I’ve always thought being a stuntman would be a bit like being a spy, specifically James Bond. You get to meet interesting people, travel to exotic locales and do exciting and dangerous things without anyone knowing it’s you. You’re constantly in peril and you have to wear a disguise. It’s exactly like being a spy. Only, according to veteran stuntman Vic Armstrong, much, much cooler.
Vic has been doing stunts in movies and on television since the 60s and the list of projects he’s been involved with is impressive. He’s been Indiana Jones, James Bond, and even Superman. He gets to play all the best characters, even though no one knows it’s him. Reading his stories about his time on various sets and the challenges of being a stuntman is a behind-the-scenes look at some of the biggest movies ever made.
What stands out isn’t that he got to be these amazing characters, or that he hung around on set with people like Arnold Schwarzenegger and Steven Spielberg, but that he has such an enthusiastic passion for his work. A story like Vic’s could easily take one of two directions. It could become just a list of things he’s done and places he’s traveled or it could become nothing but a series of name drops. This book is neither of those things.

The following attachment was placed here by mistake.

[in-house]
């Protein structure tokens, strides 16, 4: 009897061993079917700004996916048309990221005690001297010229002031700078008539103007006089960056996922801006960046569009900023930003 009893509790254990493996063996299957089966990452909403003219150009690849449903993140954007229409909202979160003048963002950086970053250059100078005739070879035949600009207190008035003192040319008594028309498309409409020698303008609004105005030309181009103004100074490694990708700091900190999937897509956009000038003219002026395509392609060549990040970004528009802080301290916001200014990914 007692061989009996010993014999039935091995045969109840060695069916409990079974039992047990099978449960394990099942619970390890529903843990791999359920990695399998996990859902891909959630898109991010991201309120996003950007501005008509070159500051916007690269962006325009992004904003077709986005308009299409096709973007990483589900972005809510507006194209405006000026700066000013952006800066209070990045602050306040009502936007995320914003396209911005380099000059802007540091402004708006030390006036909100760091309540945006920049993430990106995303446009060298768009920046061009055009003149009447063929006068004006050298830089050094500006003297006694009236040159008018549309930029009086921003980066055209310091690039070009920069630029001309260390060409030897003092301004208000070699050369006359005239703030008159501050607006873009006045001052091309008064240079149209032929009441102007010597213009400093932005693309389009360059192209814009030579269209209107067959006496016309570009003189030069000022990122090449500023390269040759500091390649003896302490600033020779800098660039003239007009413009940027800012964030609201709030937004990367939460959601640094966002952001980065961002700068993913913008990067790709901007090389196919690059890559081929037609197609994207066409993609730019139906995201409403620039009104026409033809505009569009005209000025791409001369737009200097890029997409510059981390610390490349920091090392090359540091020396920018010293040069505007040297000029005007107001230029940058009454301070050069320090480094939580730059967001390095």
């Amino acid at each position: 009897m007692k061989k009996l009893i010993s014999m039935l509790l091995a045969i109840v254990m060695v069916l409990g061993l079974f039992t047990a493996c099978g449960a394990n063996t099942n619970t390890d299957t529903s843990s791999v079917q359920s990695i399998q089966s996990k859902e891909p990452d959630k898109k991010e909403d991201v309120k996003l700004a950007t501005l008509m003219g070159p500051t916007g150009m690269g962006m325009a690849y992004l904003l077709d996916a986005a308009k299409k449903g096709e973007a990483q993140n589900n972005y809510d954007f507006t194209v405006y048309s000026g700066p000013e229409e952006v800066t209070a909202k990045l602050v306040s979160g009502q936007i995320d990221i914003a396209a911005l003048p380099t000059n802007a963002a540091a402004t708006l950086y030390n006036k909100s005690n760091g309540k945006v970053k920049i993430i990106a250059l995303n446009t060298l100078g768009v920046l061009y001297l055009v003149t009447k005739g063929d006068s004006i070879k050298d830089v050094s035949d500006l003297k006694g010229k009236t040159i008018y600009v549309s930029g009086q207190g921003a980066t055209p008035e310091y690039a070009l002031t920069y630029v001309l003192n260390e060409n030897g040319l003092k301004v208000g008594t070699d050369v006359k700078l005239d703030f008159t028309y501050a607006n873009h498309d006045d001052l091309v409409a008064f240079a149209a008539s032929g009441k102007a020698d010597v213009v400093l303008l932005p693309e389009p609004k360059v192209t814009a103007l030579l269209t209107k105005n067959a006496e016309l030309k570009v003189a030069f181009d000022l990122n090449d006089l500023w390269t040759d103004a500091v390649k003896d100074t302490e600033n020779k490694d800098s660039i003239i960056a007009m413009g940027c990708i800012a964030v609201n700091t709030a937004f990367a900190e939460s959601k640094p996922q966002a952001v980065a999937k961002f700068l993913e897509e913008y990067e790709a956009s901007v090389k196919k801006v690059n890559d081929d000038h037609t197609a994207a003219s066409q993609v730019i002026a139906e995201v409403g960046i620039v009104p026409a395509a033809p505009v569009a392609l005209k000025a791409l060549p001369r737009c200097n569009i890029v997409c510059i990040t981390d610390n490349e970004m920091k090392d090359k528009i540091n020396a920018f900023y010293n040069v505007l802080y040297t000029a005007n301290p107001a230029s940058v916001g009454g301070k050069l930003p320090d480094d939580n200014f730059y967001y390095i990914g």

As Vic describes his experiences he infuses his stories with the genuine excitement he has for being a part of the creative process. It’s not so much that he knows Spielberg, but that he had the privilege to work with Spielberg and to grow and learn from the experience. Despite his impressive resume, there is something humble about his obvious love of his work.
And with such an impressive resume, everyone is sure to find an action scene or two that they remember being amazed by in a theater that Vic made possible. Knowing some of these scenes so well as a fan, like Indiana Jones jumping onto that tank, and then reading Vic’s description of how it all happened makes it very real. You can see it in your mind’s eye with a new appreciation for just how difficult a stunt was to pull off successfully.
To complement his stories, the book is full of black and white shots of Vic on sets, performing stunts and with some bona fide movie stars like Christopher Reeve and Harrison Ford. Some of those stars are even quoted in paragraphs showing their appreciation of how Vic made them look like they were doing a heck of a lot more than they could have managed alone. There’s also a section of full-color pictures including one of him next to Harrison Ford as Indiana Jones that will have you looking twice to see who’s who.
The True Adventures of The World’s Greatest Stuntman ($14.95) is both the story of stuntman extraordinaire Vic Armstrong and a behind-the-scenes look at some of your favorite movies that is sure to make any movie buff smile.
A copy of this book was provided for review.